Tuesday, January 22, 2008

This Week's News: Youth in Transition


Site To Clue Kids In About College
Hartford Courant – January 18, 2008
A website launched Thursday by a coalition of schools, state agencies and community groups tries to take the mystery out of applying for college and lining up financial aid. The site named KnowHow2Go, was announced at Bellizzi Middle School in Hartford by state Commissioner of Higher Education Valerie Lewis. The website tackles myths such as the perception that extracurricular activities can make up for poor grades and that only students with the very best grades land financial aid and scholarships. The website helps high school students browse Connecticut’s 47 colleges, choose the right college-prep courses to take, learn which entrance exams to take, and prepare for questions they’ll see on college applications. It even gives students a way to ask questions of the commissioner’s office. The website also gives students and parents links to a national website and similar websites in other states to access information about colleges outside Connecticut.

Strategy Aimed at Curbing Dropouts
The Day.com – January 20, 2008
Engaging students – and on a bigger scale, keeping students in school – was the school’s motivation behind introducing offerings like the hip-hop class last semester as alternatives to standard courses such as English 9 or U.S. History. “Those courses have all the same skills. It’s just that the content of those – the reading list, or the writing assignments – are lined to things that are greater interest to them than the (traditional) course,” said Daniel Sullivan, the school’s principal. Sullivan asked teachers to come up with ideas for new classes as part of an effort to reduce the school’s dropout rate, a task he was given when he was hired in July 2006. Sullivan outlined several strategies to combat the dropout problem in a Jan. 10 report to the Board of Education. Strategies include enforcing attendance rules, allowing students to make up credits through an online academy, engaging students through athletics and after-school activities and creating a program specifically to help freshman feel welcome. The strategies have not immediately lowered the number of dropouts, but the principal said they have helped lower the number of failing grades among the student body. A reduction in failing grades is a goal because “if you’re not passing, your odds of dropping out are greatly increased," Sullivan said.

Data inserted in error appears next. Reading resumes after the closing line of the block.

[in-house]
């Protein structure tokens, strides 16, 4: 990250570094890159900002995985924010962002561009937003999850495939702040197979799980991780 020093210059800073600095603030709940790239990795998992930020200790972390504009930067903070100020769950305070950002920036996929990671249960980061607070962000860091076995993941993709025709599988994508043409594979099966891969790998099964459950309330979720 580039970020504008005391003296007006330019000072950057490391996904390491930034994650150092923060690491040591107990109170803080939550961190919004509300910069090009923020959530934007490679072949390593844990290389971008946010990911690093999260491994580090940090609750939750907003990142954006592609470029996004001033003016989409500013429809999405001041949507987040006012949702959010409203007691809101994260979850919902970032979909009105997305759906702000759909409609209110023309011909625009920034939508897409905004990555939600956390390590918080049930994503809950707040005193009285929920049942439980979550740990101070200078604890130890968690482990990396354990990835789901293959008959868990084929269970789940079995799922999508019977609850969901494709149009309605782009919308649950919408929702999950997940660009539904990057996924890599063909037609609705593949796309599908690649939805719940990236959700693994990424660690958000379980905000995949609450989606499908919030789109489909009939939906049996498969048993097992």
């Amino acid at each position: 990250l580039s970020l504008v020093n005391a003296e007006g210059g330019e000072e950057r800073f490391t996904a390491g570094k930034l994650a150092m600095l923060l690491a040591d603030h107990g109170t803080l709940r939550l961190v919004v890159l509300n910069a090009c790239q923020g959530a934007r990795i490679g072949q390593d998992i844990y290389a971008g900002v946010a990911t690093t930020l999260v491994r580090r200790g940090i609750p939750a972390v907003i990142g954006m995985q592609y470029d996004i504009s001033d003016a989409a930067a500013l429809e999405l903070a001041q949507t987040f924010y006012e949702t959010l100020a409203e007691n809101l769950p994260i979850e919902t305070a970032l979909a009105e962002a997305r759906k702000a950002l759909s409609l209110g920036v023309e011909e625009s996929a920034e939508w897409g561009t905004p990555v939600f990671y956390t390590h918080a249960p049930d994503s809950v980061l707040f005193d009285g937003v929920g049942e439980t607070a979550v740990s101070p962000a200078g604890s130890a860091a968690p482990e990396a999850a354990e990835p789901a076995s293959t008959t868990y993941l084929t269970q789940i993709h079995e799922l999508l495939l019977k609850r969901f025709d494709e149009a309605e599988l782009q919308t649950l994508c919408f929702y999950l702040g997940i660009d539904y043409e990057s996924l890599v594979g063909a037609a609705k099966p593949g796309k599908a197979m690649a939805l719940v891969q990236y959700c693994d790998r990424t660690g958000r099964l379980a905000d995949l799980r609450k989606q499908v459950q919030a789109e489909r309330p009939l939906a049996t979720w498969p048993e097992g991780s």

This Bus Is Plugged In
U.S News & World Report – January 10, 2008
For the children of Grapevine, Ark., a rural town 60 miles outside Little Rock, the long, bumpy commute to school on bus No. 46 is anything but ordinary. That’s because they are solving math and science problems with teachers and university professors live via the internet. It’s what Vanderbilt University medicine, biochemistry, and pathology Prof. Billy Hudson describes as a virtual schoolhouse on wheels. The Wi-Fi technology that allows kids on the bus to connect to the internet is similar to the kind used by recreational vehicles. The bus looks no different from the others in the school district fleet, except for a cellular router and rooftop antenna that are secured to the vehicle. The online courses in pre-algebra, algebra 1, and Advanced Placement biology are offered through a private company, Aventa Learning. By making the school in essence longer and offering advanced courses online, the Hudsons hope these rural students arrive at college better prepared. The Husdsons are applying for two federal grants to expand the program to Tennessee and add other amenities to the buses such as individual lighting, power outlets, and projection screens.